FIGURE 2. Tectonic map of the Guaniguanico Cordillera and its surroundings. N-Q = Neogene and Quaternary sediments; Ef = lower Eocene deposits (mainly turbidites); O + KVT = Cretaceous volcanic terrane + ophiolites; SR/APN = Sierra del Rosario-Alturas de Pizarras del Norte and Esperanza zone tectonic sheets; G = Guajaibo´n tectonic unit (Albian– Cenomanian carbonate bank); SO = Sierra de los Organos tectonic sheets; APS = Alturas de Pizarras del Sur tectonic sheet; C = Cangre belt; MM = Martı´n Mesa erosional window (outcrop of Sierra del Rosario sections). The ophiolites, the volcanic terrane, and the Guaniguanico units were emplaced during the Cuban orogeny of late Paleocene–early Eocene age in western Cuba. Los Palacios Basin is a Cenozoic structure. The locations of the outcrops in Figures 4–6, 8–10 are indicated by the corresponding numbers.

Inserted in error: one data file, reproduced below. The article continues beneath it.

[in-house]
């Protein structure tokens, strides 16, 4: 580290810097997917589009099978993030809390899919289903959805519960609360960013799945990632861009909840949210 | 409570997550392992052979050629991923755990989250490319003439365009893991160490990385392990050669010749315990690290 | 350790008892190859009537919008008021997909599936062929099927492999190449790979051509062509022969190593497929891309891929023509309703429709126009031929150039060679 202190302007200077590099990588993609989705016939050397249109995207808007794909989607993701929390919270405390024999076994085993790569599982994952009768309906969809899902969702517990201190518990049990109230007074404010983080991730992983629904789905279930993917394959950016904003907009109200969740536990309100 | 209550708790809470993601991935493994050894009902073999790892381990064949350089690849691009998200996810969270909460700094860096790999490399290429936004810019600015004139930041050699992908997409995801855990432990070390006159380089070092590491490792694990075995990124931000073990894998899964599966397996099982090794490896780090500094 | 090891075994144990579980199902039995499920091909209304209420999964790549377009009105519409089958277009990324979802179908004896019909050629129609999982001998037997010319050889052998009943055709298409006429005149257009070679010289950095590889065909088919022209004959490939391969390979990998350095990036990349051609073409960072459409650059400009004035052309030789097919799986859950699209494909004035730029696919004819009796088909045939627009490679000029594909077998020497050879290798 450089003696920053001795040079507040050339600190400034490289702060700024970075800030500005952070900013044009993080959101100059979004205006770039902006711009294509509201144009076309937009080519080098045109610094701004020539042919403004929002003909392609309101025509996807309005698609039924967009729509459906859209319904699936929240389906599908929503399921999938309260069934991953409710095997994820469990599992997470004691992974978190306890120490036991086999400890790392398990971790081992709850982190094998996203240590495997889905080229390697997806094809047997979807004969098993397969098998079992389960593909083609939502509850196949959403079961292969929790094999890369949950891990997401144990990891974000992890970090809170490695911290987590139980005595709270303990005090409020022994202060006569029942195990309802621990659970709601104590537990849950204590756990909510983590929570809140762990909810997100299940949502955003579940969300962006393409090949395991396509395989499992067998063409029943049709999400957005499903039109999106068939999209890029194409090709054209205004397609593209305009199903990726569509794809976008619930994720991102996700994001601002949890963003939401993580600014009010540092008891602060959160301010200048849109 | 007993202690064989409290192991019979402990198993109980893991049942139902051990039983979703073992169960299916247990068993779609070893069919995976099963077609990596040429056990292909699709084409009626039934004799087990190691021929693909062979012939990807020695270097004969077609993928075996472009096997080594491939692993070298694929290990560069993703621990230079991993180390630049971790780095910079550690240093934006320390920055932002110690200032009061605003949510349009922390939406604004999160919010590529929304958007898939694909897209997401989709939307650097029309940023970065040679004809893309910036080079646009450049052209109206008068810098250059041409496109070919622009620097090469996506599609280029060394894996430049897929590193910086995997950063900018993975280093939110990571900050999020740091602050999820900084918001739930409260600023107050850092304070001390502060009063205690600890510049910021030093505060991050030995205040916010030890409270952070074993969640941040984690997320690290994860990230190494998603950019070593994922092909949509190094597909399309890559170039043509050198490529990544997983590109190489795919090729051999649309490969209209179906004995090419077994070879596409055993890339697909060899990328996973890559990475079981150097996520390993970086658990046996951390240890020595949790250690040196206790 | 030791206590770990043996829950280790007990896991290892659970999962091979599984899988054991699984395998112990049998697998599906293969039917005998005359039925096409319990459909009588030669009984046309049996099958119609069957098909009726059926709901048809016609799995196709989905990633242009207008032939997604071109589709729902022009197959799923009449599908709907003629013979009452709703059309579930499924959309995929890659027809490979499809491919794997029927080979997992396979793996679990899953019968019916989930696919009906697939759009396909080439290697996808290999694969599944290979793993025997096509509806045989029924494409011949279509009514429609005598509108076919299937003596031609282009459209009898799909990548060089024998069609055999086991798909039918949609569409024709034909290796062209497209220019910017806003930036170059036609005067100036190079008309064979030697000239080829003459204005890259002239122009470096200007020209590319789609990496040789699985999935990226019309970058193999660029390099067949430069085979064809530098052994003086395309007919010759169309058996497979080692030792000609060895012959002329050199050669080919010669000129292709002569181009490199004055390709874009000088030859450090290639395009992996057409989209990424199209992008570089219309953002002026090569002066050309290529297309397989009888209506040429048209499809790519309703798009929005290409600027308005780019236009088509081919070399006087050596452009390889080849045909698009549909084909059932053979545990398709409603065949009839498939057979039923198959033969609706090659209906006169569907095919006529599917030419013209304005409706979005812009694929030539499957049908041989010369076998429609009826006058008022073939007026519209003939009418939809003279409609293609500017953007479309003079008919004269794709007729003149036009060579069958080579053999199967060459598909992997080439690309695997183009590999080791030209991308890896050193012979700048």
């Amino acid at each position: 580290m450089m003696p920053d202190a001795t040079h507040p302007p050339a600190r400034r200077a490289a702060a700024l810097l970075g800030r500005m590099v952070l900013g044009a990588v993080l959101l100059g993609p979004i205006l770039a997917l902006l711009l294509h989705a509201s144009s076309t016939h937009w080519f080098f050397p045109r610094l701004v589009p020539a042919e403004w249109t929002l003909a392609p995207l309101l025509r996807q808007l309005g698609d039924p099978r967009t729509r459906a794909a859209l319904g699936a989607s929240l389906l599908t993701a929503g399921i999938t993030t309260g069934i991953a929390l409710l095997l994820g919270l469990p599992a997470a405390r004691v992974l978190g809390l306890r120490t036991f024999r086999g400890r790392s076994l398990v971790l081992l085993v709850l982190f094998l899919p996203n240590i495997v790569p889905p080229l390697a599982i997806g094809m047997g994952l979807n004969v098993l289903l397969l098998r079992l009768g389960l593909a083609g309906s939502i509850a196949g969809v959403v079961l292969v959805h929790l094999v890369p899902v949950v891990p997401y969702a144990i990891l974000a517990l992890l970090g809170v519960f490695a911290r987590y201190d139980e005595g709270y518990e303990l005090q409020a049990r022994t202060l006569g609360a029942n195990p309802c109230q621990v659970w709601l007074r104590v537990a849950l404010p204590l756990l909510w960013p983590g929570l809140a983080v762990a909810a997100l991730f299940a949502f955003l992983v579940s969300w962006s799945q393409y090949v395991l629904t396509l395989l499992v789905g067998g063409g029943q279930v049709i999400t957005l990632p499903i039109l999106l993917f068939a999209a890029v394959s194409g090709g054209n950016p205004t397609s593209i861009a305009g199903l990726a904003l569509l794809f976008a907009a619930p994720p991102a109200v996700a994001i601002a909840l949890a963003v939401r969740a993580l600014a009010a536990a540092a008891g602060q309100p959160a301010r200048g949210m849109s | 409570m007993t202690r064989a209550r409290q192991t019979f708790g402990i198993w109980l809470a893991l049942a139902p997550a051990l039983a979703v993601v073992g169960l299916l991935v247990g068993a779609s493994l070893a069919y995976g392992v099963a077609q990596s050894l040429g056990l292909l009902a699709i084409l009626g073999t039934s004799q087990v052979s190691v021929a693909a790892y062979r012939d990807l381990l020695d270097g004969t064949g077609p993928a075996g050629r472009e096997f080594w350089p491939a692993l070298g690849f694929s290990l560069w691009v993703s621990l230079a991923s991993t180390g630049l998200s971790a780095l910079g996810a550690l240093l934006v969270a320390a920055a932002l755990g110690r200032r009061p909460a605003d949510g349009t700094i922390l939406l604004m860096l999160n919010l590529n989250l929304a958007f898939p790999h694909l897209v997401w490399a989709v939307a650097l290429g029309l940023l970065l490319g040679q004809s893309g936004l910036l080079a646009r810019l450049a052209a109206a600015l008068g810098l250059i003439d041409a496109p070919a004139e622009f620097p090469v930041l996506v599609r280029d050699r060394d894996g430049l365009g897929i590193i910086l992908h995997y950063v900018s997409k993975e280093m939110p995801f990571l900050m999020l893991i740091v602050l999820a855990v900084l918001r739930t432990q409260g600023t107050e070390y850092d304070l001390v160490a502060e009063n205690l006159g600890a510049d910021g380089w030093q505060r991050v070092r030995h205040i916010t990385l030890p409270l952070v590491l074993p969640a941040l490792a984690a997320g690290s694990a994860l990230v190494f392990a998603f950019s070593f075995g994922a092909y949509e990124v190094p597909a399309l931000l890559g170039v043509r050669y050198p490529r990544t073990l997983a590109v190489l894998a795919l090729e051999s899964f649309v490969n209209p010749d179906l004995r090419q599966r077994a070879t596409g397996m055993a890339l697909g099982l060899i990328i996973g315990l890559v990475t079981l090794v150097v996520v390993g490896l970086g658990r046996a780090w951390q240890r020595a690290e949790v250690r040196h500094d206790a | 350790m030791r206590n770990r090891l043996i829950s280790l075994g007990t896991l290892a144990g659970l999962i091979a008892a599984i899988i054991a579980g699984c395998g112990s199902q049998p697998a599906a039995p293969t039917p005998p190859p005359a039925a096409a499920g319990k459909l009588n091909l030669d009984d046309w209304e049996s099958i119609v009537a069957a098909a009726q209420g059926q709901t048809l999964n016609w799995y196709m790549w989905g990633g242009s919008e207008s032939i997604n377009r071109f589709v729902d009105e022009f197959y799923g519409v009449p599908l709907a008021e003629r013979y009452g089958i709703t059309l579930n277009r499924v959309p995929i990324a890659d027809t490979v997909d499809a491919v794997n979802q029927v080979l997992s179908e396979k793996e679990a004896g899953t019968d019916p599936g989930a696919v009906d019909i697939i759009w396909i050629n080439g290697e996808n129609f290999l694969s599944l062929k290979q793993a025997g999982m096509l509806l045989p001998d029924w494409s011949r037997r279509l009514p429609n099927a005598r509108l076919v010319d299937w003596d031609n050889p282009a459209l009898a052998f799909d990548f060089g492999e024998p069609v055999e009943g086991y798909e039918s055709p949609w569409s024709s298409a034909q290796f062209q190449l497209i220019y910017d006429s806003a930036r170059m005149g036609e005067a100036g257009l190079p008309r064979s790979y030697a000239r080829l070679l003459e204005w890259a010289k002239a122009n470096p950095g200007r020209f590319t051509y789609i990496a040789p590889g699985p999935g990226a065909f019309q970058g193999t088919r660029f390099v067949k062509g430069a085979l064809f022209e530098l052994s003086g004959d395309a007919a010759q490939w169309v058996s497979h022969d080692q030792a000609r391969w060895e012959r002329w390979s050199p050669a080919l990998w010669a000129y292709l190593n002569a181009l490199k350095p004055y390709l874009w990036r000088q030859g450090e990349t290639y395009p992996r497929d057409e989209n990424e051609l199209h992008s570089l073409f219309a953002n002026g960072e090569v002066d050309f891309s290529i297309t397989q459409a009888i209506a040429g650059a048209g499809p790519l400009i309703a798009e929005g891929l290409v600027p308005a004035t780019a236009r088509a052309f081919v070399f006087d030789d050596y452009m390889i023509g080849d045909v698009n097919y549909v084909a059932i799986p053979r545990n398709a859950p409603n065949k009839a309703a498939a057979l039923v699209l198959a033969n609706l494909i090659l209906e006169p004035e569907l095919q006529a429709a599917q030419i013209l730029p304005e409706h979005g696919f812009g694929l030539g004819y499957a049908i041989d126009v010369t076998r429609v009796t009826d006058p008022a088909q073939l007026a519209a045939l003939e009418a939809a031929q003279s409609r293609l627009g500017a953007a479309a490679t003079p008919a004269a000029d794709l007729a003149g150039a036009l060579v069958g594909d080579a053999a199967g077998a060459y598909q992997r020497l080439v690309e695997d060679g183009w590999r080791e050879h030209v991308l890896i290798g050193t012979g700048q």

primitive Dichotomosphinctes,comparablewiththose stones (Myczyn˜ski, 1976a). According to Myczyn˜ski and from the Vertebrale-Antecedens chron in Europe, whereas Pszczolkowski (1976), shales with calcareous concretions the youngest horizons with ammonites contain morpho- are present in the type locality, overlain by laminated logically innovative Dichotomosphinctes and probable Gem- limestones with thin shale beds (5 m [16 ft] thick), sand- mellarites that belong to the Antecedens chron (European stones, and shales (2 m [6 ft]), and topped by shales with standard) of the middle Oxfordian. In other words, the thin limestone intercalations. This formation contains ammonite-bearing stratigraphic interval within the Upper the transition between the underlying terrigenous San Jurassic of the San Cayetano Formation belongs to the Cayetano Formation and the overlying, mainly carbon- lower–middle middle Oxfordian. Unfortunately, no am- ate Artemisa Formation. The absence of the thin Fran- monites have been found in the uppermost San Cayetano cisco Formation in many sections might be caused by Formation, and thus, we cannot interpret the upper bound- tectonic factors (shearing during thrusting). According ary of this unit at the ammonite zone-subzone level. to Myczyn˜ski and Pszczolkowski (1976), water depth did not exceed 300 m (984 ft); Schlager et al. (1984) inter- Francisco Formation preted neritic deposition, and Pszczolkowski (1999) inter- preted outer shelf deposits. We interpret that Francisco The Francisco Formation (Figure 3) crops out with deposits accumulated at neritic depths under marine- a thickness of 13–25 m (43–82 ft) in the Sierra del restricted environments. Rosario and is composed of argillites and well-stratified Two ammonite assemblages were identified in the micritic limestones, with fine intercalations of sand- Francisco Formation; the lower one with Vinalesphinctes, 426 Cobiella-Reguera and Olo´riz